Showing posts with label Internal editor. Show all posts
Showing posts with label Internal editor. Show all posts

Friday, October 19, 2012

How to Choose the Right Editor



From a reader’s and reviewer’s point-of-view, books need a professional editor.

Why do books need a professional editor?

Authors are too close to the project to be able to pick up everything, especially if the author is self-publishing their book. Self-editing doesn’t work; many books and author’s sites have errors in grammar and punctuation as books and a web site visited today.

How to choose the right one to work with

  1. Authors need to talk with, and ask questions of the editor they choose to work with to see if the read and understand the genre of your book
·         Have they edited in the genre?
·         Can you and the editor work together?
·         Will the editor accept your input?
·         Are they willing to keep you abreast of how the project is progressing?
·         Does the editor have an estimate of how long it will take to edit?
·         Can you agree on a price that is acceptable to both parties?

  1. The editor should send the author an edited copy for review/proofread.
·         The final say is the author’s responsibility.
·         The editor shouldn’t have changed, but strengthened the sentences.
·         The editor should have corrected any grammar or punctuation errors.
·         The editor should have used Word’s Track Changes.
·         Any questions the editor has should be addressed using Word’s Comment feature.
  1. After the edited copy is proofread by the author:
·         The author and editor should agree on the changes.
·         If the editor suggested a word change, the author and editor should agree.
·         Talking with the editor should be like talking to a friend helping your book be the best it can be.
·         Once the final edits are completed and both parties are satisfied, then the final edited copy is ready for publication.

There should never be harsh feelings about your book with an editor; the editor is there to help the author create a book that is the best copy possible. 

Readers deserve the best book authors and editors are capable of creating. From an ethical standpoint, authors need to offer only their best to their readers.

Robert Medak
Freelance Writer/Blogger/Editor/Proofreader/Reviewer/Marketer

Sunday, May 20, 2012

Dealing with the First Editor


One of the biggest deterrents to creative writing is the presence of your internal editor. She—or he—loves to interfere with your thought process by pointing out mistakes, typos, missing commas, or errors in your thought process.

"But," you say, "surely this is important? I don't want to produce inferior work."

No, you don't. But the time for editing will come later, once you've finished writing the article or chapter. If you stop to listen to all the suggested corrections of your internal editor, your work will lack creativity and flow and may never get finished.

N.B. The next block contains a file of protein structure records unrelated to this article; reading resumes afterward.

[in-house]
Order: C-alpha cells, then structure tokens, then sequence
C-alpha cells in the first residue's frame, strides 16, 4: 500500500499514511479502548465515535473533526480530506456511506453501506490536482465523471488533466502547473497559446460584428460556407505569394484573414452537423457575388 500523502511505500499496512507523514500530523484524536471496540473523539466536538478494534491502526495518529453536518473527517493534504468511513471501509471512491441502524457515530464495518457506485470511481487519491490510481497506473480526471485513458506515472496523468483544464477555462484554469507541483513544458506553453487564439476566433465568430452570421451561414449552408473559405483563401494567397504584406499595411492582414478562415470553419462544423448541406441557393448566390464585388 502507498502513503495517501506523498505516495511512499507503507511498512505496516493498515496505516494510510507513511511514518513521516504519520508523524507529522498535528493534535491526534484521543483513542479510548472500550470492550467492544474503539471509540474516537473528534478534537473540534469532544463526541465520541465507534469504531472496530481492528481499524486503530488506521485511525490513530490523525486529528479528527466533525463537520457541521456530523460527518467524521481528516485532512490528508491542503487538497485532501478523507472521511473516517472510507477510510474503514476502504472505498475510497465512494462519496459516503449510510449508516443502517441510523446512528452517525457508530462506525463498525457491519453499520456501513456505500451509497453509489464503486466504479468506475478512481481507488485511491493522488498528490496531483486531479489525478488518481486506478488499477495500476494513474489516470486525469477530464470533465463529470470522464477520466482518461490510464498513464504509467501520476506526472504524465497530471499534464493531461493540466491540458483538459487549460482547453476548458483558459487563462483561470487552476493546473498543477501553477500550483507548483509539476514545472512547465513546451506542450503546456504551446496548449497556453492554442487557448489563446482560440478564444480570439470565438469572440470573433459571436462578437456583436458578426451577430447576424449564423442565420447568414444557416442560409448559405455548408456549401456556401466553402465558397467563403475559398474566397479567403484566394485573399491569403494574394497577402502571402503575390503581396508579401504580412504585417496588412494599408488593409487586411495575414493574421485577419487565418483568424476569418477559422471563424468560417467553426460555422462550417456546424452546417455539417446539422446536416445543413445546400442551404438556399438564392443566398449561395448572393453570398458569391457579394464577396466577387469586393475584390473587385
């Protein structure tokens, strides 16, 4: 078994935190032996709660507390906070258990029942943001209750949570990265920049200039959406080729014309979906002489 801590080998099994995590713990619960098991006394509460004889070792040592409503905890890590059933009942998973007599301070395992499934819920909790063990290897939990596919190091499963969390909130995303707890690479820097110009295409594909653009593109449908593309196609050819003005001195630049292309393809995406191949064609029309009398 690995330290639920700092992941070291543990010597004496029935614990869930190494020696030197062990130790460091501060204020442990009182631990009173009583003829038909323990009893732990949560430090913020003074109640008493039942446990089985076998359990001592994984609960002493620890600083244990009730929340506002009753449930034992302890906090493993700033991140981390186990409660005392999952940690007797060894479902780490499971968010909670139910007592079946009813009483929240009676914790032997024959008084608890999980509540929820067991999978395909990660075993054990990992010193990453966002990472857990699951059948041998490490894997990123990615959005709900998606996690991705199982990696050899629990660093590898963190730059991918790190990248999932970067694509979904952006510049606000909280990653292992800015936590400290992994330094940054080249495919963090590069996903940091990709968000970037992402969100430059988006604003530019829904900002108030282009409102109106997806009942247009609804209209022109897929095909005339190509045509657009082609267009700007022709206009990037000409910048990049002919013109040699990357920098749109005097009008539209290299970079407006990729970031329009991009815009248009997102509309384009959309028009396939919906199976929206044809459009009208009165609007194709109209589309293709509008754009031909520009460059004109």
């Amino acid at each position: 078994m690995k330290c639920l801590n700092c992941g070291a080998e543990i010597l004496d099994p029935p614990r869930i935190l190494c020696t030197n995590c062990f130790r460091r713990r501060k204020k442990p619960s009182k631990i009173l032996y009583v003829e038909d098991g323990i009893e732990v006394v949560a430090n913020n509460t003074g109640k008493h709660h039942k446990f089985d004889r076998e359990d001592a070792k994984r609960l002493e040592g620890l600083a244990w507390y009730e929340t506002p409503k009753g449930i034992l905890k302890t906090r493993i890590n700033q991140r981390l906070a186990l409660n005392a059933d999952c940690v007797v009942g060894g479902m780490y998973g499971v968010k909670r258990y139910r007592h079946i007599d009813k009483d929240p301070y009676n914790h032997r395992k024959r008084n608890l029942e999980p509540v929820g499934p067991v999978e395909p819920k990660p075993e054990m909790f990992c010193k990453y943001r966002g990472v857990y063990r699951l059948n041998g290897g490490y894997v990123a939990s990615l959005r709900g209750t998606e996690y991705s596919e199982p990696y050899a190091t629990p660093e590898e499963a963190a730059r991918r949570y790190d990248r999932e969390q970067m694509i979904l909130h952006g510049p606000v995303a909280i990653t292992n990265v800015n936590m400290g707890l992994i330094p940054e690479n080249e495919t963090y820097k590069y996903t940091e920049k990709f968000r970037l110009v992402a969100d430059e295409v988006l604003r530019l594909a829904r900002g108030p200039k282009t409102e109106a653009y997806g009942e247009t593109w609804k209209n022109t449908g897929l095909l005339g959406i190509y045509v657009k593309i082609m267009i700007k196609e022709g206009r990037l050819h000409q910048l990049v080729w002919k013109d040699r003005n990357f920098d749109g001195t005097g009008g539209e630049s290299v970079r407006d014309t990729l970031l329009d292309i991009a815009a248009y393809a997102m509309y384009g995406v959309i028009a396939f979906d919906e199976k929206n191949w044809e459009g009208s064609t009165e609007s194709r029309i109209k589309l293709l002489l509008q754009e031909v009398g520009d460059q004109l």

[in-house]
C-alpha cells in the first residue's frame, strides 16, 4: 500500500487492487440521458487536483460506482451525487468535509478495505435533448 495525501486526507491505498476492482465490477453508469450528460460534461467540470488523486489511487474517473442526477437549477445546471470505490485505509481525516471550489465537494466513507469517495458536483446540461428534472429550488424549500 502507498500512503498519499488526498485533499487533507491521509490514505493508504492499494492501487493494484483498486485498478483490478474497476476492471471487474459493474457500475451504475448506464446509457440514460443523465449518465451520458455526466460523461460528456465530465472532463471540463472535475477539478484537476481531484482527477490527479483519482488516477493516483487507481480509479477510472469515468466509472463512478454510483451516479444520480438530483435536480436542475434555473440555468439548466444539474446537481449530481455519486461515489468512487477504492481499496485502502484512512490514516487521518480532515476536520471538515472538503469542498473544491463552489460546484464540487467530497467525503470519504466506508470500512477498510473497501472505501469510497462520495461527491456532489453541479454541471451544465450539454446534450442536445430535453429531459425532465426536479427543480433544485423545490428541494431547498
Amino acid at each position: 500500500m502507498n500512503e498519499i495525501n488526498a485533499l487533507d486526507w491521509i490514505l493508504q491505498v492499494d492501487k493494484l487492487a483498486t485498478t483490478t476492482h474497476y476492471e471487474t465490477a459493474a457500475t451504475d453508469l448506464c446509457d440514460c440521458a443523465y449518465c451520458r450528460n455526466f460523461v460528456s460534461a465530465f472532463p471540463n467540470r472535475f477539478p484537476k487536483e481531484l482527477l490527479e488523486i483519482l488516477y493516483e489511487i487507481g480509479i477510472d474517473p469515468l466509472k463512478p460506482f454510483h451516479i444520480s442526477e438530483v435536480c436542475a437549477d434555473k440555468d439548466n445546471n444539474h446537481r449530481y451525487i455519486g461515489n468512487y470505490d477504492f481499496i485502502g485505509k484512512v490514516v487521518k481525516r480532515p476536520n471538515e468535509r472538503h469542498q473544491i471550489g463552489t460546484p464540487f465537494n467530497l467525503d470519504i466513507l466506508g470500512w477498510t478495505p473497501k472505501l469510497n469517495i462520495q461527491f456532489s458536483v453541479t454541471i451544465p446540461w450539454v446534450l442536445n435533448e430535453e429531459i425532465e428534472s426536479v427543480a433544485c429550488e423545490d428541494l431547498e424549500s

Sometimes it can be as simple as playing music or wearing headphones. Other times you need to be far more drastic. Acknowledge the presence of your inner editor, then deal with her/him.

Cecil Murphey, in his Writer to Writer blog, is polite when he deals with his inner editor. He admits that he talks aloud. “Be patient," he says. "Let me get on with this. When I finish, I’ll let you rip it apart.”

Karen Swim at Words for Hire banishes her inner critic by "physically kicking her out of the room and locking the door. I have found that acknowledging her presence and ordering her to leave is as effective as it would be on a “real” person. She is only allowed back in when I have written the first draft, and then and only then she gets to have her say."

For me, I admit it all depends on how persistent she is. Sometimes I can be firm. "Go away! I'm busy writing!" And no, I'm not polite like Cec. Other times I do what every parent knows you shouldn't do, and say, "Oh for goodness sake here!" and give in to her.

What about you? How do you deal with this nuisance who tries to correct you as you write? Please share with us by adding a comment below.


SHIRLEY CORDER lives in South Africa with her husband Rob, a hyperactive budgie called Sparky, and an ever expanding family of tropical fish. Hundreds of her inspirational and life-enrichment articles have been published internationally. She is contributing author to nine books to date and her book, Strength Renewed: Meditations for your Journey through Breast Cancer  is available now for pre-order at  Amazon.com or at Barnes & Noble (B&N.com). You can contact Shirley through her writing website, her Rise and Soar site for encouraging those on the cancer journey, or follow her on Twitter  

7 Ways to Be Healthier Right Now

After a very long 14 months of isolation, things are finally starting to open up. Depending on where you live and what you do, you'll ha...